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Masculinities Without Men? Female Masculinity in Twentieth-Century Fictions

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In this groundbreaking study, Jean Bobby Nobel maps historical similarities in fictional, cultural, and representational practices between the periods of modernism and postmodernism -- from 1918 to 1999. Noble looks at nineteenth-century sexology, drama, and trial transcripts, and at late twenthieth-century counter-cultural texts, popular film and documentaries, and theoretical texts. Arguing that the masculine female figure that appears in the late twentieth-century culture and fiction has much in common with that of the late nineteenth century, she illustrates the ways in which both are represented through the same types of narratives, structures, and thematic techniques. Among the twentieth-century fictions Noble analyzes most closely are texts that have been the focus of lesbian, queer, and feminist analysis: Radclyffe Hall's The Well of Loneliness (1928), Leslie Feinberg's Stone Butch Blues (1993), and the film Boys Don't Cry (1999). In addition, her study includes an analysis of Rose Tremain's Sacred Country, a text that has never before been studied within the context of female masculinity.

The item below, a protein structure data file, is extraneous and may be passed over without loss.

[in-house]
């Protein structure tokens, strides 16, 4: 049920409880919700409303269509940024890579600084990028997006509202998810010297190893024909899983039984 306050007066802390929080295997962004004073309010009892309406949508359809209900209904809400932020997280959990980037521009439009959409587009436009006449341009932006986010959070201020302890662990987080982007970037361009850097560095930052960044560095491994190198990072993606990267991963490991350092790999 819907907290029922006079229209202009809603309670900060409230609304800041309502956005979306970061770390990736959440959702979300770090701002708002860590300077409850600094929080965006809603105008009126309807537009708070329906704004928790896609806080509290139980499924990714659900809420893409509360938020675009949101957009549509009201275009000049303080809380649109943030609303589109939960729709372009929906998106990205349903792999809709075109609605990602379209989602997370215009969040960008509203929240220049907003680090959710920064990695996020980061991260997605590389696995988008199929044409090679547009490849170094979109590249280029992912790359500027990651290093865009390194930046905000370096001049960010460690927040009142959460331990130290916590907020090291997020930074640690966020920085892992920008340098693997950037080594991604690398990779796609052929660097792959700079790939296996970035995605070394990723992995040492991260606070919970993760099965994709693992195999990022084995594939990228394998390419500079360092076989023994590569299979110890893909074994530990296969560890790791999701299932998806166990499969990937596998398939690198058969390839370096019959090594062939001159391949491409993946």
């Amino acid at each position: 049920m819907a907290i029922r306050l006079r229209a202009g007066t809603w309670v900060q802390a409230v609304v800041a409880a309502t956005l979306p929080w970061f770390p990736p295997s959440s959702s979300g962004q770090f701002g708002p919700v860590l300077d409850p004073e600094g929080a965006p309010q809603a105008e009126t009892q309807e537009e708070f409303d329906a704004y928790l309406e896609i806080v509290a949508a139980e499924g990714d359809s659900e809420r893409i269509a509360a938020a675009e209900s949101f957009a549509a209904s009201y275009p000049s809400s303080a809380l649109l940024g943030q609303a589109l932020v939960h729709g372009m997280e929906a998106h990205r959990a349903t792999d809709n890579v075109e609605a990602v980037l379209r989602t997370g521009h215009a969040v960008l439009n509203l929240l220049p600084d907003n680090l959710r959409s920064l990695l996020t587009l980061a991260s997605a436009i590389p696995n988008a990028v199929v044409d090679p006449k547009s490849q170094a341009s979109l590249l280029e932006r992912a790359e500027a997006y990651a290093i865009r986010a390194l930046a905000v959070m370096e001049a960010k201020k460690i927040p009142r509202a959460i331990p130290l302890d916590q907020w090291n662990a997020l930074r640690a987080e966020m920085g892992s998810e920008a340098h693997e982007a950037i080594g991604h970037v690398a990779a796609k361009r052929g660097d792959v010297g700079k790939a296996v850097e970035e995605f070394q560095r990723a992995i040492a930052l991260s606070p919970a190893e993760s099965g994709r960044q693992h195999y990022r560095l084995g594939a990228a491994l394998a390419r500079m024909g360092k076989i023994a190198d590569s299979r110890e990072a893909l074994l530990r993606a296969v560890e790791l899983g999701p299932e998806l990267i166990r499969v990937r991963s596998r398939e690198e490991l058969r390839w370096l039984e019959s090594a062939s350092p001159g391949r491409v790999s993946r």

Of interest to scholars and students with an interest in sexuality and gender studies, this book also makes a vital contribution to both literary criticism and cultural studies.

Author: Jean Bobby Noble.

Paperback, 224 pages, 2005.

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